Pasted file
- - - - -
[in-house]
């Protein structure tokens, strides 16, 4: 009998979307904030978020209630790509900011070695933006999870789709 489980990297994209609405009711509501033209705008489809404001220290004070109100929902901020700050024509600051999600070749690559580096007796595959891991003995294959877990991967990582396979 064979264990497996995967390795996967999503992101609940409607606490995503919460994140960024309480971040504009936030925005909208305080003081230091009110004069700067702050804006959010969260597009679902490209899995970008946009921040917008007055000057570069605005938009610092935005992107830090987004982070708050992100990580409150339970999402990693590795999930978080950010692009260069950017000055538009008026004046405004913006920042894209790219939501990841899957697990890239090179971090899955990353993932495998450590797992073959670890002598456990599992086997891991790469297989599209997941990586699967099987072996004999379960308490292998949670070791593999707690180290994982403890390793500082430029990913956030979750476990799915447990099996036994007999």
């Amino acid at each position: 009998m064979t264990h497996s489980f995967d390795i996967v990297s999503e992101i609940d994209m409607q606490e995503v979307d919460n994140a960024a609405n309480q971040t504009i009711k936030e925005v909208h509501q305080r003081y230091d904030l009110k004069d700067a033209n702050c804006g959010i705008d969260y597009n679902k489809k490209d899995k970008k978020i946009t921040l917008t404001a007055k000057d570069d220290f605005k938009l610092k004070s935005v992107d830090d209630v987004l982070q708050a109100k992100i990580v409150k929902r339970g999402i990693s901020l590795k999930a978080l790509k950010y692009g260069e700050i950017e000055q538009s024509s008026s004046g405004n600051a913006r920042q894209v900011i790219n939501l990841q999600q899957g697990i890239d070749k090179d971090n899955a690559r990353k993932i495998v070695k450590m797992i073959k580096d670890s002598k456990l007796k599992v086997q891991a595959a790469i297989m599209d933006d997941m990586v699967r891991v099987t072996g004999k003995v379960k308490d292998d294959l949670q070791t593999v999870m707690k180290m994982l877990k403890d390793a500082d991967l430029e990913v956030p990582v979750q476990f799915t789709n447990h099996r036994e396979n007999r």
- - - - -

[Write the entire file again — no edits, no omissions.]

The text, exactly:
[in-house]
């Protein structure tokens, strides 16, 4: 009998979307904030978020209630790509900011070695933006999870789709 489980990297994209609405009711509501033209705008489809404001220290004070109100929902901020700050024509600051999600070749690559580096007796595959891991003995294959877990991967990582396979 064979264990497996995967390795996967999503992101609940409607606490995503919460994140960024309480971040504009936030925005909208305080003081230091009110004069700067702050804006959010969260597009679902490209899995970008946009921040917008007055000057570069605005938009610092935005992107830090987004982070708050992100990580409150339970999402990693590795999930978080950010692009260069950017000055538009008026004046405004913006920042894209790219939501990841899957697990890239090179971090899955990353993932495998450590797992073959670890002598456990599992086997891991790469297989599209997941990586699967099987072996004999379960308490292998949670070791593999707690180290994982403890390793500082430029990913956030979750476990799915447990099996036994007999």
């Amino acid at each position: 009998m064979t264990h497996s489980f995967d390795i996967v990297s999503e992101i609940d994209m409607q606490e995503v979307d919460n994140a960024a609405n309480q971040t504009i009711k936030e925005v909208h509501q305080r003081y230091d904030l009110k004069d700067a033209n702050c804006g959010i705008d969260y597009n679902k489809k490209d899995k970008k978020i946009t921040l917008t404001a007055k000057d570069d220290f605005k938009l610092k004070s935005v992107d830090d209630v987004l982070q708050a109100k992100i990580v409150k929902r339970g999402i990693s901020l590795k999930a978080l790509k950010y692009g260069e700050i950017e000055q538009s024509s008026s004046g405004n600051a913006r920042q894209v900011i790219n939501l990841q999600q899957g697990i890239d070749k090179d971090n899955a690559r990353k993932i495998v070695k450590m797992i073959k580096d670890s002598k456990l007796k599992v086997q891991a595959a790469i297989m599209d933006d997941m990586v699967r891991v099987t072996g004999k003995v379960k308490d292998d294959l949670q070791t593999v999870m707690k180290m994982l877990k403890d390793a500082d991967l430029e990913v956030p990582v979750q476990f799915t789709n447990h099996r036994e396979n007999r």